European Spine Journal

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  1. Abstract

    Purpose

    In order to prevent the recurrent fracture after vertebral augmentation, the concept of prophylactic vertebral augmentation has been proposed, but its efficacy is still controversial. This study aimed to determine the efficacy of prophylactic vertebral augmentation for prevention of refracture in osteoporotic vertebral fracture patients.

    Methods

    Following PRISMA guidelines, a literature search was performed using PubMed, Embase and Web of Science databases for relevant studies published until February 2021. A meta-analysis of randomized controlled trials and retrospective controlled trials comparing prophylactic group versus nonprophylactic group was conducted. The primary outcome was the incidence of new vertebral compression fracture (VCF), and secondary outcomes were incidence of adjacent vertebral fracture (AVF) and remote vertebral fracture (RVF).

    Results

    A total of 6 studies encompassing 618 patients were included in the meta-analysis. The incidence of new VCF was reported in all six studies, and the result showed no significant difference between the two groups (OR: 0.509; 95% CI: 0.184–1.409). Four studies provided data on the incidence of AVF, and it was revealed that there was no significant difference between the two groups (OR: 0.689; 95% CI: 0.109–4.371). In view of the incidence of RVF, prophylactic group also did not differ significantly compared with nonprophylactic group (OR: 0.535; 95% CI: 0.167–1.709).

    Conclusions

    The current evidence suggested that prophylactic vertebral augmentation might not be appropriate to diminish the risk of new VCF. Therefore, there is a need to investigate the mechanism of refracture and explore other preventive regimens to reduce the risk.

  2. Abstract

    Purpose

    This study aims to introduce an innovative adjustable prone positioning frame (APPF) and explore its feasibility and safety for treatment of severe kyphosis secondary to ankylosing spondylitis (AS) with two-level osteotomy.

    Methods

    A retrospective, non-controlled study was conducted to illustrate the process where 13 patients diagnosed with severe kyphosis secondary to AS received operations on the APPF. Parameters of chin brow vertical angle (CBVA), global kyphosis (GK), thoracolumbar kyphosis (TLK), lumbar lordosis (LL) and sagittal vertical axis (SVA) were measured. Positioning time, operation time, intraoperative blood loss aḥd complications were also determined. The Scoliosis Research Society outcomes instrument (SRS-22) was applied for clinical assessment.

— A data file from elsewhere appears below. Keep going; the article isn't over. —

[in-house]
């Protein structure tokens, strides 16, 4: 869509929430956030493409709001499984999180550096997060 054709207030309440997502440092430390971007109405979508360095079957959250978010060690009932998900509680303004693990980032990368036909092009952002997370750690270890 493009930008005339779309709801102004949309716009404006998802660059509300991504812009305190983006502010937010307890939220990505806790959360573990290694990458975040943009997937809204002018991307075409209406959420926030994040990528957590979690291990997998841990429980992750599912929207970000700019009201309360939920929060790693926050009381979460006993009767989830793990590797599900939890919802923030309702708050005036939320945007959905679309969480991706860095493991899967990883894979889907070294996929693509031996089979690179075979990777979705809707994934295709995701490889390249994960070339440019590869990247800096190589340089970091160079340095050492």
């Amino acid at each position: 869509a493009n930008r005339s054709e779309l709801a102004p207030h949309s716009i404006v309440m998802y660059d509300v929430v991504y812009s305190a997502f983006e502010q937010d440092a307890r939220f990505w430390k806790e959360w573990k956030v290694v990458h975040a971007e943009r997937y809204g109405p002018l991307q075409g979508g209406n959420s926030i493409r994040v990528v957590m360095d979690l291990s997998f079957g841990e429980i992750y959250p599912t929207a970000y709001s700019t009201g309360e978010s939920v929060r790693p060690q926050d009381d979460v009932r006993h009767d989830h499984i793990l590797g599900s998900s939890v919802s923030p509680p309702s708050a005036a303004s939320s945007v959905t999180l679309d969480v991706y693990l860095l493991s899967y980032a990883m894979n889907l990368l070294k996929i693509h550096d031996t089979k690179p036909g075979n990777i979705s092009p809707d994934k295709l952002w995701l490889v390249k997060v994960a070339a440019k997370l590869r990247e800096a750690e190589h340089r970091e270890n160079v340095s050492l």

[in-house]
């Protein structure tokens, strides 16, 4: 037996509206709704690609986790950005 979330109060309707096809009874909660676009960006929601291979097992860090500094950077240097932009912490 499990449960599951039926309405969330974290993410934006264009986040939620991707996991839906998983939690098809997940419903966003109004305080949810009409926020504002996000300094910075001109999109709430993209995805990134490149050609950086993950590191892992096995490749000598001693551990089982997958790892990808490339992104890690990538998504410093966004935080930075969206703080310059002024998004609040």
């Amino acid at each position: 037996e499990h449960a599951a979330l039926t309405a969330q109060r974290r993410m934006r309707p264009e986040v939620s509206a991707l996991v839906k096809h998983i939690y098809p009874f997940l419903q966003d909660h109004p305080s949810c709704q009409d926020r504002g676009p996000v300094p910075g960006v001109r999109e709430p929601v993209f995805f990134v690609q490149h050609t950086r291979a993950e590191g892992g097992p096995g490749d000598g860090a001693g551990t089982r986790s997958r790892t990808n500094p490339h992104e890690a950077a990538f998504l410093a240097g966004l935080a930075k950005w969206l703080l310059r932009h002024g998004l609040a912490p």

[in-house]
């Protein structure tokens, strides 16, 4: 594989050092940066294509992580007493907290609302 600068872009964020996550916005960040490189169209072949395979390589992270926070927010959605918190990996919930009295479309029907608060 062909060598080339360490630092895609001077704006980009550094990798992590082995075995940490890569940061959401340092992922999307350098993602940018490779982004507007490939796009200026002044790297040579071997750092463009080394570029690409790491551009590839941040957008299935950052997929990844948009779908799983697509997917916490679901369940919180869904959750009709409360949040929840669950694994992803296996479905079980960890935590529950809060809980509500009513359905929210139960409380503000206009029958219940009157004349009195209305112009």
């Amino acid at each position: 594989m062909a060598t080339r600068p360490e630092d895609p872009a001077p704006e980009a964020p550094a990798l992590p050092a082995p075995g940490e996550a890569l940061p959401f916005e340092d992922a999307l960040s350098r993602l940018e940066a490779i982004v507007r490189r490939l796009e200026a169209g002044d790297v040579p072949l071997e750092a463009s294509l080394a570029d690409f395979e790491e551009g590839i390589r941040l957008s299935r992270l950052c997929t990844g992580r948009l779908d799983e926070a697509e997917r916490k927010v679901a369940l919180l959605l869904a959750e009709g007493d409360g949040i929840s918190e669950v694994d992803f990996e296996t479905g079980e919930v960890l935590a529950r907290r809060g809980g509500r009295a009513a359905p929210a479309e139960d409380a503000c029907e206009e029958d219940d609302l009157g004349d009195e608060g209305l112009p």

Results

    All patients were placed on the APPF successfully with the positioning time of 2.92 ± 0.76 min, received operation with 457.00 ± 88.04 min and had blood loss of 2330.77 ± 1423.25 ml. Four cases experienced pain due to tensional skin of the abdomen and one case suffered cerebrospinal fluid leakage postoperatively, but these patients were all cured conservatively. No neurological complications were observed, although sagittal translation occurred in four patients. Significant improvements were detected in CBVA, GK, TLK, LL and SVA postoperatively (P < 0.05), but no significant difference was observed between postoperation and the final follow-up (P > 0.05). The SRS-22 scores at 2 years after operation were significantly higher than those before operation (P < 0.05).

    Conclusion

    The innovative APPF provided great convenience to place patients with severe kyphosis secondary to AS in a prone position. Performing two-level osteotomy with the aid of APPF is safe, feasible and effective.

  3. Abstract

    Purpose

    This study aimed to analyse the trends and patterns of IVD degeneration in different age groups at each level of the thoracic spine.

    Methods

    This cross-sectional MRI study included 1000 symptomatic patients who had undergone upright thoracic spine MRI. A total of 13,000 thoracic IVDs from C7/T1 to T12/L1 were classified into five grades using Pfirrmann classification. Patients were divided according to their ages into five groups (n = 200/group). The severity and pattern of IVD degeneration were analysed in each age group. A predictive model of the severity and pattern of IVD degeneration in each age group was proposed.

    Results